Russia, and other countries of the former Soviet Union and central and eastern Europe, have undergone dramatic fluctuations in mortality rates.1 One problem in conducting studies on the reasons for these changes is precisely that countries in transition might have limited data systems. There are questions about the validity of official data, and epidemiologic studies are scarce.
We present a quick and effective approach to assess predictors of mortality in a population. It borrows from demographers’ indirect methodology to estimate mortality in countries without vital statistics. A number of indirect demographic methods using survey or census data, often called “Brass techniques,”2,3 have been developed to estimate mortality from information on the survival of close kin (such as spouses and parents) when conventional data are unavailable. These methods use simple information on the number of close kin and on how many of them have died. We modified this method for literate and numerate populations, and showed that the method, based on spouses, is a useful tool to study mortality in Russia.4 In this study, we extended the data collection to form a population-based cohort study with data on individual characteristics of the siblings (eg, education, smoking, and alcohol consumption) to assess the effect of these characteristics on mortality.
Death rates in Russia are among the highest in any industrialized country. The rise in mortality between 1991 and 1994 is unparalleled in contemporary countries with vital statistics. This increase comprised more than 2 million extra deaths above the long-term trends.5 Analyses of routine data have suggested that educational inequalities existed before the transition and increased during the 1990s.6 If the new method was a reliable way of gathering data, we would expect smoking and low education to predict mortality. If the data perform as expected, we can use them to test hypotheses about other factors that might contribute to the high mortality rate in Russia, such as alcohol consumption and marital breakdown.7-9
A cross-sectional survey of a national sample of the Russian population was conducted in the spring of 2001 by the Russian Centre for Public Opinion Research (VCIOM) agency in collaboration with the New Russian Barometer survey program; the program primarily focuses on social and economic impact of the societal transformation. The population sample was selected as follows. The whole Russian Federation was first stratified into 22 regions, and each region was further stratified into urban and rural areas. Within this framework, towns and settlements were randomly selected proportionately to population size. Within these locations, primary sampling units (locations) were randomly drawn. In each primary sampling unit, an address was randomly selected, and interviewers were instructed to seek a face-to-face interview at every nth eligible household. At each address, the interviewer asked for a respondent matching an age–sex–education grid, and if more than 1 respondent was eligible, the person with the most recent birthday was selected. In total, 3254 households containing an eligible respondent were identified. Of these, 1060 declined to be interviewed, 160 were unable to answer as a result of poor health or other reasons, and 34 interviews were started but not completed. Exactly 2000 face-to-face interviews were successfully completed, yielding an overall response rate of 62%.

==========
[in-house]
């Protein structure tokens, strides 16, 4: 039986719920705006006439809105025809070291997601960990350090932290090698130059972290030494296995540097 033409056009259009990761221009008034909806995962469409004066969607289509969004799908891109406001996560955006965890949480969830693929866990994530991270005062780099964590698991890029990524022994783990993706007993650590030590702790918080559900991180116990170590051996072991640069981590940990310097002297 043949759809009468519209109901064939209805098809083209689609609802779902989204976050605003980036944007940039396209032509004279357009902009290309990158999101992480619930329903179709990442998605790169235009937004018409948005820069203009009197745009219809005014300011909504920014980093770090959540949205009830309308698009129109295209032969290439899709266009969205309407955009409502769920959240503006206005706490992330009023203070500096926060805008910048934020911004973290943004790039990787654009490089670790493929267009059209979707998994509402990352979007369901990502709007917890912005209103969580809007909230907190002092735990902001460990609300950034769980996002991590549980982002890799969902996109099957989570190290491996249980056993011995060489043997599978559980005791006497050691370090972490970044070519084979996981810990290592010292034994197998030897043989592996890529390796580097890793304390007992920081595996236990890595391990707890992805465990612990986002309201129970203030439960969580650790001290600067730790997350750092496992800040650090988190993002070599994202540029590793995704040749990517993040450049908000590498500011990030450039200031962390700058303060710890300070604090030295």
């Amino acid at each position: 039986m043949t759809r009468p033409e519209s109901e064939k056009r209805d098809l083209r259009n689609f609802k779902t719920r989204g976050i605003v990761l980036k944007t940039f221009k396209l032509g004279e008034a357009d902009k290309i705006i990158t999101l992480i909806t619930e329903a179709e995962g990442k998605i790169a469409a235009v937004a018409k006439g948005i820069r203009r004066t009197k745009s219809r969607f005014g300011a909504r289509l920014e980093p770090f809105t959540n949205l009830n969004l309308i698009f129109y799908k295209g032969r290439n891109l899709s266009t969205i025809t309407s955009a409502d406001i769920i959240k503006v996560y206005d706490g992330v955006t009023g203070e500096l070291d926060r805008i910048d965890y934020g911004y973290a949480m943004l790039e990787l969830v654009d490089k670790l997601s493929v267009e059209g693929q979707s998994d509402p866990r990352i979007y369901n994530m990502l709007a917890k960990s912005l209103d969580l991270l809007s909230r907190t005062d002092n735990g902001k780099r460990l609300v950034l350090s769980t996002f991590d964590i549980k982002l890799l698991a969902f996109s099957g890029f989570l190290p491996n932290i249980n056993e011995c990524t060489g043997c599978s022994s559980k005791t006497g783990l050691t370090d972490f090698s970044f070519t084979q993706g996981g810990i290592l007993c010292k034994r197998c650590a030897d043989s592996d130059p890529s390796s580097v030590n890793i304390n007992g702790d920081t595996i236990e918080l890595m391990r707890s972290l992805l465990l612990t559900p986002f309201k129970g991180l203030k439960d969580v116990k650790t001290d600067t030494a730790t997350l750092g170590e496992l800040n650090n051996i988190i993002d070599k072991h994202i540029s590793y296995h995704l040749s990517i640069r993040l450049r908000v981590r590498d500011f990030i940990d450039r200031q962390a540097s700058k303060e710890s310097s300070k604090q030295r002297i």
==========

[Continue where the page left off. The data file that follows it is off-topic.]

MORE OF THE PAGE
In addition to questions on age, sex, socioeconomic characteristics, and social and political attitudes, the participants were asked whether they have or had siblings; if so, they were asked when their eldest sibling was born, whether he or she was still alive at the time of the survey, and if not, how old was he or she when he or she died and the cause of death if known. We collected information on 1 sibling only and chose the oldest 1 to maximize the number of deaths. The study participants reported their eldest sibling’s education, marital status, and smoking and drinking habits, either at the time of the survey or just before death. Two indicators of alcohol consumption were available. First, the frequency of drinking vodka or other spirits, and second, the frequency of drinking more than half a bottle of vodka (0.5 L) at one time (binge drinking). In addition, participants answered a question about any lack of food and medicines in their family during their childhood; a positive answer to any of these was taken as an indicator of childhood deprivation of their siblings.